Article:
Then theres: Pseudoscience & Superstition. I don't lump superstition in with Old Wives Tales, because OWT usually has a good foundation in fact/ science/ or common sense (or irritating things kids do/won't do), while superstition is usually inexplicable. Take the Romani '1 bird in the house; Someone you care for will die. 2 birds in the house, good luck.' That's superstition. True in every single case in my own life, but superstition nonetheless.
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<grin> Well... the wet hair in the cold isn't an old wives tale per se (falls into category #2)... it's scientifically sound/ proven that doing so for as short as an hour or two up to long periods of time CAN and does lower your temperature enough to allow an explosive growth of bacteria or viruses that your immune system had previously been fighting off just fine. The head thing is particularly to the point because it's where we lose the most heat AND a major vector for infection (bacteria that is hanging out in your sinuses and throat. It's a MAJOR problem for military operations in chill to cold environments, because spending extended periods of time in cold wet weather (constantly out of doors) triggers epidemic levels of pneumonia and strep. It was PARTICULARLY true in times past, because mycobacterium tuberculosis is a 'time bomb'. The bacteria HIDES in the lymphatic system until the immune system is weakened or it's triggered in some other way. A huge percentage of people used to be walking around with dormant TB.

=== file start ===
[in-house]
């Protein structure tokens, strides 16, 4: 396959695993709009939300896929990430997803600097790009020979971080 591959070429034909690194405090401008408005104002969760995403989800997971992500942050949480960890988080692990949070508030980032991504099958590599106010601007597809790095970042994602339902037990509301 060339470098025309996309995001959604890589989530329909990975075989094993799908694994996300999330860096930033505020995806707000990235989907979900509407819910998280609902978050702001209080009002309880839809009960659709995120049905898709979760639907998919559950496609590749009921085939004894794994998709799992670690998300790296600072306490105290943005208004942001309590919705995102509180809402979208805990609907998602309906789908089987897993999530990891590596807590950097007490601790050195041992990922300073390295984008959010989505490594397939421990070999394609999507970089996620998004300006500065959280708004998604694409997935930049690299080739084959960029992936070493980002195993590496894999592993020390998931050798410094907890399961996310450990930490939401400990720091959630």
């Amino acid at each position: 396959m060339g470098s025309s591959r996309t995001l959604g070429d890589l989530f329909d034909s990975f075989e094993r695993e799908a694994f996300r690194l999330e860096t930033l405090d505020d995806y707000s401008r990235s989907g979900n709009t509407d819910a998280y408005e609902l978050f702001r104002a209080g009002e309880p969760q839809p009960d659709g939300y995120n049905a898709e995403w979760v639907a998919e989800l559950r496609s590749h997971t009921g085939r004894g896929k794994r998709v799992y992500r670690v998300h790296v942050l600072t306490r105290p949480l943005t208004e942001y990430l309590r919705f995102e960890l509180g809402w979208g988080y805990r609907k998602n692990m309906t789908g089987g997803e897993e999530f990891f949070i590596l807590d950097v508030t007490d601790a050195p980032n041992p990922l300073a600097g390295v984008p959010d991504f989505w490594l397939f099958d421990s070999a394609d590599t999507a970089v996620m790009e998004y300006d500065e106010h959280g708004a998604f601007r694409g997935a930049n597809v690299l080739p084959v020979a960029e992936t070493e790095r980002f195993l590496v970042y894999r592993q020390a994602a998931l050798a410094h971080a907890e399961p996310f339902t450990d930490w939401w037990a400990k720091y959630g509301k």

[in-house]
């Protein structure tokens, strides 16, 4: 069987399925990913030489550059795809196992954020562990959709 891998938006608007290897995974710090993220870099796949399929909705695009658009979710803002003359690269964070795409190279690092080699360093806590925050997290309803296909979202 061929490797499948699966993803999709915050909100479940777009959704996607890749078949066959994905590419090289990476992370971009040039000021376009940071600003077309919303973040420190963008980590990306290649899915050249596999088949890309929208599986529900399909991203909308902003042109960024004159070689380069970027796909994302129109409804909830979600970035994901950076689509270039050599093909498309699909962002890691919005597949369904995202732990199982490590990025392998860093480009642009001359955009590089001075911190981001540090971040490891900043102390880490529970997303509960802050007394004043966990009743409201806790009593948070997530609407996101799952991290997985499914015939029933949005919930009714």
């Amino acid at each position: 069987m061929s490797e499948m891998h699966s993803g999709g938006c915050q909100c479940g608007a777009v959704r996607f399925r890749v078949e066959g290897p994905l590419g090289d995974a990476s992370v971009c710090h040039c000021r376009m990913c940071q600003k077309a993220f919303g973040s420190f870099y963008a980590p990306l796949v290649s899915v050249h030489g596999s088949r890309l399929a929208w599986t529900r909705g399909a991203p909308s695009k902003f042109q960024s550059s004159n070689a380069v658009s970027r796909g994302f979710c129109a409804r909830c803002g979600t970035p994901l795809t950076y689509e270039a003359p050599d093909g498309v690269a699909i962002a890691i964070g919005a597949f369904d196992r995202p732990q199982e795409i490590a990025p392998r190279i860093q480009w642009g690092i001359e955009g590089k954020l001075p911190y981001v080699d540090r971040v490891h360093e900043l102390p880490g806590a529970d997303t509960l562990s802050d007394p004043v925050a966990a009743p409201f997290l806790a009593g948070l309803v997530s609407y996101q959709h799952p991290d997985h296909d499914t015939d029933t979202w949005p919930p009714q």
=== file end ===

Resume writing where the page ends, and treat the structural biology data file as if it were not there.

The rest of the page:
It's not so true in MODERN times, because people go from warm house, to warm car, to warm building. People these days are rarely wet and out of doors for longer than 10 minutes, and mostly for merely the few seconds it takes to go from warm house/ warm car/ warm building. AND we have immunizations... so pneumonia is one of the very few serious illnesses that we contract. But in years past all of the deadly diseases were still very much out there, and people had to be very careful with their health. These days, who cares about a cold or the flu? (Well, the 50,000 people who die of the cold & flu in the US every year). AND we have hair dryers. Women used to normally have waist length hair as the norm. Ever dried waist length hair? It takes a LONG time. The phrase "I'm washing my hair" used to be a valid 'excuse' because it was a task that took several hours due to washing, detangling (before conditioner), and drying. Brushing your hair in front of a fire to get it completely dry was serious business. Esp before central heating.